Filed under Authors, books, Books and More, Feed your head, soul, self, library, young adult fiction

Rocky Road – a summer read worth reading – Take the ice cream personality quiz at the end

I do like to read young adult fiction, I can say it because I am pre-reading for my children but that is only a partial truth – I like the quality of the writing, the story lines and the fact that I can read it in the time I could read a Harlequin romance…not that I read those now – but I did in college – by the armful, and the occasional Danielle Steele novel, too. I did say I would read anything…and I have – if you are judging me now, so be it. I also read “grown-up” books and am reading The Elegance of the Hedgehog now. Back to YA…

The last young adult fiction book that  I read was Rocky Road by Rose Kent  – Pragmatic Mom let me borrow an advance copy back in June but I am just getting around to writing about it now – it was already published in hard-cover by the time I got the  pre-published bound copy but it was still kind of cool – I walked around with it casually…on purpose. No one asked about the advanced copy but I had fun.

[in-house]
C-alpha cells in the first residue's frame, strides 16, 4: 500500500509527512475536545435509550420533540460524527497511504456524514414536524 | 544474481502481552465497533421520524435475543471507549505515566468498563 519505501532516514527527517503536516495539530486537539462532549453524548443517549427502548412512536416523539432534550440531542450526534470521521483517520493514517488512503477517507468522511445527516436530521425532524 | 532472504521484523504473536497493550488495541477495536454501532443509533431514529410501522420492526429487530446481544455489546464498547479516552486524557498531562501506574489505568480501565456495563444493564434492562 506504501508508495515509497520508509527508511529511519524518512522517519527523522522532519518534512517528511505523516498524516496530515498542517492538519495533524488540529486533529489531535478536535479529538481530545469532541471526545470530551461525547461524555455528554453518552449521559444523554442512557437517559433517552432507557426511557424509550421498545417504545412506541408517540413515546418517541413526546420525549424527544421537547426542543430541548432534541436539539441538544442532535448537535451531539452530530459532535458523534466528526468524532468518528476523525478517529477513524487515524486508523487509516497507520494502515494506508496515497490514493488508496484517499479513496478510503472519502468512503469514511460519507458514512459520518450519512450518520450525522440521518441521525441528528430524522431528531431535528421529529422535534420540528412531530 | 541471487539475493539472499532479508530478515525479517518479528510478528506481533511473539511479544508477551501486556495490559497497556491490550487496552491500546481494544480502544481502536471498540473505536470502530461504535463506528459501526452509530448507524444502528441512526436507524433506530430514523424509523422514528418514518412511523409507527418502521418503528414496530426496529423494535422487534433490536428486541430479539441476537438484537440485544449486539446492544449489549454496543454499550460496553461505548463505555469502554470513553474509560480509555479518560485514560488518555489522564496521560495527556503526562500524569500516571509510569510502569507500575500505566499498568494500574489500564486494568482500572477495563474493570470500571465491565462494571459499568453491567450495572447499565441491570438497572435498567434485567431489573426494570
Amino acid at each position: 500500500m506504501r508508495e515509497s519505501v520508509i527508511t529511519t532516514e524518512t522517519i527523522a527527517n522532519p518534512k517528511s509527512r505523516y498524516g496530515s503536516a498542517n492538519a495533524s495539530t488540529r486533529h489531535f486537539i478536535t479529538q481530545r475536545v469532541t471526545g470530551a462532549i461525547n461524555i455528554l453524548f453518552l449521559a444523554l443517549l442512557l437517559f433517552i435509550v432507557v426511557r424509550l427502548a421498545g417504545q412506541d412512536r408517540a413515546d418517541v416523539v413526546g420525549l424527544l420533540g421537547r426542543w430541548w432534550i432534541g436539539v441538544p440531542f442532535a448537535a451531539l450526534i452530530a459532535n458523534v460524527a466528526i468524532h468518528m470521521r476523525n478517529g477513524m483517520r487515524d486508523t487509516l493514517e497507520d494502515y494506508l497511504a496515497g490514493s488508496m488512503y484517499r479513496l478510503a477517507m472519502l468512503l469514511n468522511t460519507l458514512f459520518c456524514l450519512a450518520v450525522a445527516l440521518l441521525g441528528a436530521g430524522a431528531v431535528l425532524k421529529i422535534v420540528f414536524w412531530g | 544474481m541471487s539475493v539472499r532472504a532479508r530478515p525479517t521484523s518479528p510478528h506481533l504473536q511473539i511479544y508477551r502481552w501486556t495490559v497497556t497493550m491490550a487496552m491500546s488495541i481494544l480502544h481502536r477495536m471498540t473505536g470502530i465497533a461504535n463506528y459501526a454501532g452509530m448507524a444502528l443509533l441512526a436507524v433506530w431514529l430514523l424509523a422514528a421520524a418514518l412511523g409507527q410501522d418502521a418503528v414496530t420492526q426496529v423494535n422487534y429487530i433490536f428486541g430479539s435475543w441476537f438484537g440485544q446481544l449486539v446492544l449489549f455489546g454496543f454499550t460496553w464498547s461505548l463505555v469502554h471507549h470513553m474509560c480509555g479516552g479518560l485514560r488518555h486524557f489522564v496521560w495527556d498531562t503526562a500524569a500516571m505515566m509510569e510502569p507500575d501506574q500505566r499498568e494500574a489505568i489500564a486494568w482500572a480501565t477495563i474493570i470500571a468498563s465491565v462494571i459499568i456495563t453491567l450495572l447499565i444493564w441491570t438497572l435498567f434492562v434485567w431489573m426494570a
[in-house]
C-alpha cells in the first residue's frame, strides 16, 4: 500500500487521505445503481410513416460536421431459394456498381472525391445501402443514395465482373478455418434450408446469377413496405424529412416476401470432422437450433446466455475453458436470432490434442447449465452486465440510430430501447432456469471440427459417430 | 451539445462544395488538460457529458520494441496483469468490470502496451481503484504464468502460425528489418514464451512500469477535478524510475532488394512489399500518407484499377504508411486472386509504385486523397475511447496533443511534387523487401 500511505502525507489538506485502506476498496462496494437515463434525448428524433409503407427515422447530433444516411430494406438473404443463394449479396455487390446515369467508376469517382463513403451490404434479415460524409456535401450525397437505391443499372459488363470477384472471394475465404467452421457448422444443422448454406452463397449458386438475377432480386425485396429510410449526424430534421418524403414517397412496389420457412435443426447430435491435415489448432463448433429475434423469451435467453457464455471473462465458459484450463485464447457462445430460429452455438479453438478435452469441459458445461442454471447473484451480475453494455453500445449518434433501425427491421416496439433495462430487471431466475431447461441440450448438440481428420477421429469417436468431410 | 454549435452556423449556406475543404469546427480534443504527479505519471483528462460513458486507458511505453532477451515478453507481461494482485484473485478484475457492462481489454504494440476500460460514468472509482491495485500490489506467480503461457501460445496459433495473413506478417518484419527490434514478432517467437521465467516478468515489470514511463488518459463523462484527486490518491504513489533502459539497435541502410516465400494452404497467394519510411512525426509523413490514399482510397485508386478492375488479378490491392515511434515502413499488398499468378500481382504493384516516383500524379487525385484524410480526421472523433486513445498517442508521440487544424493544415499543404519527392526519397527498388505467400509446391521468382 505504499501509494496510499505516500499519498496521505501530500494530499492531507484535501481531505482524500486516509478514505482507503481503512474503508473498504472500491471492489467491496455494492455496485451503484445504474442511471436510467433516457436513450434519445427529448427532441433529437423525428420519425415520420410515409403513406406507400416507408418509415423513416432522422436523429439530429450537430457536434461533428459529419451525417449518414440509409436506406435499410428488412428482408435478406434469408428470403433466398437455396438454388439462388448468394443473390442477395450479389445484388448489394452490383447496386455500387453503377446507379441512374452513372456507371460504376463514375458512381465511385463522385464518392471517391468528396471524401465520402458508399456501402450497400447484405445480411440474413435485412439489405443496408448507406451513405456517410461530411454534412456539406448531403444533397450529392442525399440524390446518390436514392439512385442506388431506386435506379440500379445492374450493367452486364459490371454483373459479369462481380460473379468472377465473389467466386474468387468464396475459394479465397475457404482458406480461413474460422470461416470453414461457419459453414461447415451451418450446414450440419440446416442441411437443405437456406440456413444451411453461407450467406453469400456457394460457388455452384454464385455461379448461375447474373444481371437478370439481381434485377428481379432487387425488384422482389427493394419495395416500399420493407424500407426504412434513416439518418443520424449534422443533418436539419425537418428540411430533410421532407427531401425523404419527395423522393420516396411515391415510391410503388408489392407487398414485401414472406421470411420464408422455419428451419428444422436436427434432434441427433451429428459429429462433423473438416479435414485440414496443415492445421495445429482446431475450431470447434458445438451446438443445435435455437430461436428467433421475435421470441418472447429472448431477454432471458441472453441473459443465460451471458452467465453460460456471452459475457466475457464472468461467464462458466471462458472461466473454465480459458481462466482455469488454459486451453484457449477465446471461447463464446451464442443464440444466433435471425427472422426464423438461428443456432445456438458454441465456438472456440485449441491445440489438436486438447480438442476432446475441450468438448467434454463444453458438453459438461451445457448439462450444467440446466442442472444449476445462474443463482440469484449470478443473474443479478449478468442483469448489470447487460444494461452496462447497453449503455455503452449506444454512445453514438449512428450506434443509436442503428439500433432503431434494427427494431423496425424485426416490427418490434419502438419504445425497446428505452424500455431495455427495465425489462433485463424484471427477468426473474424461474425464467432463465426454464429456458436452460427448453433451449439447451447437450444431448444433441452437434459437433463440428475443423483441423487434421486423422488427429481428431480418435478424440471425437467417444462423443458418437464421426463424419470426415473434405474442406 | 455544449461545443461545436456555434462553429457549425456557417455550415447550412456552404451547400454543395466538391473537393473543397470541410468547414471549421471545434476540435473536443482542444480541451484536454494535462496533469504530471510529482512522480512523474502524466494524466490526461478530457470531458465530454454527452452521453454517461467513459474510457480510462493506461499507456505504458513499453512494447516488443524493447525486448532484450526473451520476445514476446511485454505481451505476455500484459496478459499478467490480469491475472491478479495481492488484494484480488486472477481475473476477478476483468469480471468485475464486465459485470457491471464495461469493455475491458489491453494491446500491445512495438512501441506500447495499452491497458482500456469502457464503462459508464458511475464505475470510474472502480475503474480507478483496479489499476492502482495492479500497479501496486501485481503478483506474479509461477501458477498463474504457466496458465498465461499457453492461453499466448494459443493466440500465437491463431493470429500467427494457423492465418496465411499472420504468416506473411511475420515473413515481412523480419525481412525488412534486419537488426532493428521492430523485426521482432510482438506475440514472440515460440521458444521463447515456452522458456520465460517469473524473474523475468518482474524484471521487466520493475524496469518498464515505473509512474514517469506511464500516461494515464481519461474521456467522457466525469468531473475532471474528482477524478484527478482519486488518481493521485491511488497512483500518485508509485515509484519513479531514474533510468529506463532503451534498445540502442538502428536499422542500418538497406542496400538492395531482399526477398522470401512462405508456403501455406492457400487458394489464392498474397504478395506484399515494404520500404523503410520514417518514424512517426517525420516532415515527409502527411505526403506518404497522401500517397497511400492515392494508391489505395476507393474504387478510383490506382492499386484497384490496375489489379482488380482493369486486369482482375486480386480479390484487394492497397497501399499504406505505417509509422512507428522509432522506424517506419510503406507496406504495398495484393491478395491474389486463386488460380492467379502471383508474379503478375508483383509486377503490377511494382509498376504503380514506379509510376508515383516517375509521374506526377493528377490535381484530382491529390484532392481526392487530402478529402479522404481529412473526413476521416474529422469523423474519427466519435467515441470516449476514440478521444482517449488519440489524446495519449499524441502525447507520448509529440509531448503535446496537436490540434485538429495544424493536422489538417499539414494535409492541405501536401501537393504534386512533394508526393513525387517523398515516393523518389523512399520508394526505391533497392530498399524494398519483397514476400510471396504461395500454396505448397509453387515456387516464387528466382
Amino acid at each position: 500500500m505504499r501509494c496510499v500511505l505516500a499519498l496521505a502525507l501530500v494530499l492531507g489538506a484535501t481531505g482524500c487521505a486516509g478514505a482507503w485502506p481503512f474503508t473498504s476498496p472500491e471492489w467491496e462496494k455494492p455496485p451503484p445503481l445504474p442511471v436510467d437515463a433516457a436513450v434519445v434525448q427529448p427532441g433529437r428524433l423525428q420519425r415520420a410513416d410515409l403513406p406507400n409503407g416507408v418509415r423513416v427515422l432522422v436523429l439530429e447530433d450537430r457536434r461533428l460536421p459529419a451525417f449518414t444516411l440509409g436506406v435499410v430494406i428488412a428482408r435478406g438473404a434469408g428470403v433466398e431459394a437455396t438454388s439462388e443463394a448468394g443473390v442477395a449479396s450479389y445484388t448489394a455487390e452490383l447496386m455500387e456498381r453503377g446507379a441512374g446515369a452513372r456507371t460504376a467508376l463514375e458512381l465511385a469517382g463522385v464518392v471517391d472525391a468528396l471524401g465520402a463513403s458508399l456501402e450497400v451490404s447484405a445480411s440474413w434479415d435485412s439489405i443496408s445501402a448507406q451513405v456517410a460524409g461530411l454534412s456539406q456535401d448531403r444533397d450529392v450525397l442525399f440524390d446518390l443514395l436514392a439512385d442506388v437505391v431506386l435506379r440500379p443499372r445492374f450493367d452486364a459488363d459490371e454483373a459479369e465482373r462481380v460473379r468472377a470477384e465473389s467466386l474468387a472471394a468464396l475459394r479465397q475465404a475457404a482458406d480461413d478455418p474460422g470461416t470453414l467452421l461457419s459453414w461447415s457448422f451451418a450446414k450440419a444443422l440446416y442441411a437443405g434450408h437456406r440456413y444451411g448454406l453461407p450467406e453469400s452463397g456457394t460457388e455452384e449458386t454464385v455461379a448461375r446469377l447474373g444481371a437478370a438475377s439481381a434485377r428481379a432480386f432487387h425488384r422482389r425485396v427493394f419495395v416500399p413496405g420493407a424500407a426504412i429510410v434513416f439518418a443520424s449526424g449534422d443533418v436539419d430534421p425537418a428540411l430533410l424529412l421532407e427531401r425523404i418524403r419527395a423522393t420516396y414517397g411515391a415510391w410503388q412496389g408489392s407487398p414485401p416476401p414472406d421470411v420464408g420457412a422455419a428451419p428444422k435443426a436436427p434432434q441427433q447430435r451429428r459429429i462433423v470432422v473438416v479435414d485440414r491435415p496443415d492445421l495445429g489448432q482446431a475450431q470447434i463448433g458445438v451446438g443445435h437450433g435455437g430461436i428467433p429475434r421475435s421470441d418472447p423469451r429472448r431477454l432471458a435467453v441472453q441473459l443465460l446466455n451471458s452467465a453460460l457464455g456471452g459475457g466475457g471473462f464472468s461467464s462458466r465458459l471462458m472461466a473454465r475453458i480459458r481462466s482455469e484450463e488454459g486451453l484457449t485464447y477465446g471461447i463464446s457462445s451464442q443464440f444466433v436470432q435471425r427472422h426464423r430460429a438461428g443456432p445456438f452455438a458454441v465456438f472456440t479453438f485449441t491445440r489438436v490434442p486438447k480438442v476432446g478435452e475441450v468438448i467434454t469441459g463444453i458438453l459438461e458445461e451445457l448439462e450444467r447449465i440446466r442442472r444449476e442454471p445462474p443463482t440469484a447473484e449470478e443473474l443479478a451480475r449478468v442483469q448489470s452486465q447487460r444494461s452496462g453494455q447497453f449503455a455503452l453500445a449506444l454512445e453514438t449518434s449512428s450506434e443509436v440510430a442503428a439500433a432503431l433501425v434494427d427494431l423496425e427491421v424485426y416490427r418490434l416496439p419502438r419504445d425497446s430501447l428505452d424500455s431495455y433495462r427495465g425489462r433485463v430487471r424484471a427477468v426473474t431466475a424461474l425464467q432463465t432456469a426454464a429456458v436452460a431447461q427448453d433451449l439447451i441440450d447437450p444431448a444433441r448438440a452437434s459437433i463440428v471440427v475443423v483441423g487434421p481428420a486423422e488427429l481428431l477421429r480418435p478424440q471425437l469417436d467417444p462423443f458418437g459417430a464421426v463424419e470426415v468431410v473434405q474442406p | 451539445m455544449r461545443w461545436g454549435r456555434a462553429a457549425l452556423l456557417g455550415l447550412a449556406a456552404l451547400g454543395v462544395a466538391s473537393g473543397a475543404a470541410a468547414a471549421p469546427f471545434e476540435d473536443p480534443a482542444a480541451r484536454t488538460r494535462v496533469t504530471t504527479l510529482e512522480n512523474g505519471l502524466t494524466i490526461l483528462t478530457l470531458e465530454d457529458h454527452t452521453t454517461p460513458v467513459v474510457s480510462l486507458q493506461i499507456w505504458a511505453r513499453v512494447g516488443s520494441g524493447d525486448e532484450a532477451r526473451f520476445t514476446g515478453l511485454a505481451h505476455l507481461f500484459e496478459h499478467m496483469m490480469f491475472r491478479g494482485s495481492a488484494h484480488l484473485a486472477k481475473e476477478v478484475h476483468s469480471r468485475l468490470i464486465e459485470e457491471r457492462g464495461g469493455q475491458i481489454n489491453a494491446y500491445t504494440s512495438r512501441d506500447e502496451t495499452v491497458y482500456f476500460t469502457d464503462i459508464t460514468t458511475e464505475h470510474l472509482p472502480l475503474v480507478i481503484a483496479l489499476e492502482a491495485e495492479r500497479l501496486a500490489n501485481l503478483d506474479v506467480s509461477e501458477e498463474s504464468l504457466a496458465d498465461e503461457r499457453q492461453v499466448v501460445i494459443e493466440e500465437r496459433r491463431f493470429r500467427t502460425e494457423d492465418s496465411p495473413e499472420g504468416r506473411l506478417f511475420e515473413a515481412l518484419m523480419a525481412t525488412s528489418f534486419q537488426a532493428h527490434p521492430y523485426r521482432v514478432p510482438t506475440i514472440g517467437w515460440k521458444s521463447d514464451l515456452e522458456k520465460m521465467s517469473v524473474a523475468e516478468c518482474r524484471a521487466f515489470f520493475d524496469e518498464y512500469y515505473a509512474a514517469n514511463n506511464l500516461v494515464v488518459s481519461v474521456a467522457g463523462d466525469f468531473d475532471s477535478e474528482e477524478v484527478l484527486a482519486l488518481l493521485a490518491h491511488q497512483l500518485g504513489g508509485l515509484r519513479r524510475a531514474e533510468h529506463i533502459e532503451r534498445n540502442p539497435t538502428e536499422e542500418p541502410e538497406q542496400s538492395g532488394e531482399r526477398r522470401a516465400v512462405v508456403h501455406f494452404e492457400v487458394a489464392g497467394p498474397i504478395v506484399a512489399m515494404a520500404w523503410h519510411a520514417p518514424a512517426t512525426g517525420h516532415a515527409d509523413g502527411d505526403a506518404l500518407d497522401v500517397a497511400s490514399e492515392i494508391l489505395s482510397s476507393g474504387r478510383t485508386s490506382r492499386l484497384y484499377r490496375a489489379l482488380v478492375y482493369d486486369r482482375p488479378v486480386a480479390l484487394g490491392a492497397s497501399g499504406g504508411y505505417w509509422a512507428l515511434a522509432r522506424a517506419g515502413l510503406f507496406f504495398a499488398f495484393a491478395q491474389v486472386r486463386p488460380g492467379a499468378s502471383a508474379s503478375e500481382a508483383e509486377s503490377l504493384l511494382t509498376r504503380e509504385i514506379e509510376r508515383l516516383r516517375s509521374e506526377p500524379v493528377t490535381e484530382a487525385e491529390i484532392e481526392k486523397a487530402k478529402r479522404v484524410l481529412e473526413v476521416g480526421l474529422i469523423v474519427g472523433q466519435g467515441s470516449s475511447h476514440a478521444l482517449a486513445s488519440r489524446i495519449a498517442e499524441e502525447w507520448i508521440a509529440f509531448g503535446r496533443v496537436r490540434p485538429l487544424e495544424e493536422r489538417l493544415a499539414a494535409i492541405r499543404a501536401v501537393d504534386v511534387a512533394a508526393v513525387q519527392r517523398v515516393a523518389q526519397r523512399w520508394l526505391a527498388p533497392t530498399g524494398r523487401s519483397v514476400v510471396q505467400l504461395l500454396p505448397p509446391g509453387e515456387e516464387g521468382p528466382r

Anyway,  the story involves a more than usually dysfunctional family (Note to YA writers – you know how Disney  kills off a parent for the sake of the story line? YA writers sometimes rely too heavily on family dysfunction for their conflict), having said that and loving YA the way I do, I really liked this book.  The family was dysfunctional in an interesting way with a lot going on. Tess, a seventh grade Texas transplant, whose bipolar mother (father is not involved in this family) moves them to Schenectady, NY in the dead of winter to open an ice cream shop. Tess’s younger brother, Jordan, is deaf and struggles to make himself understood by their mother who can’t seem to manage sign language. The mom is charming and high-functioning and Tess is an artsy-crafty girl who struggles to fit in.  The story is believable and you really care about the characters – and there are plenty of well-drawn characters here,  A strong sense of community and friendship and good values like hard work and responsibility also run throughout the story. If that sounds like a drag, it isn’t. I liked the characters, the writing and that the author dealt with tough topics – bipolar disorder, financial troubles and even caring for a younger sibling (when you may not really want to) are all interwoven in a way that make these topics accessible to younger readers but also engaging to – ahem – older readers, like myself.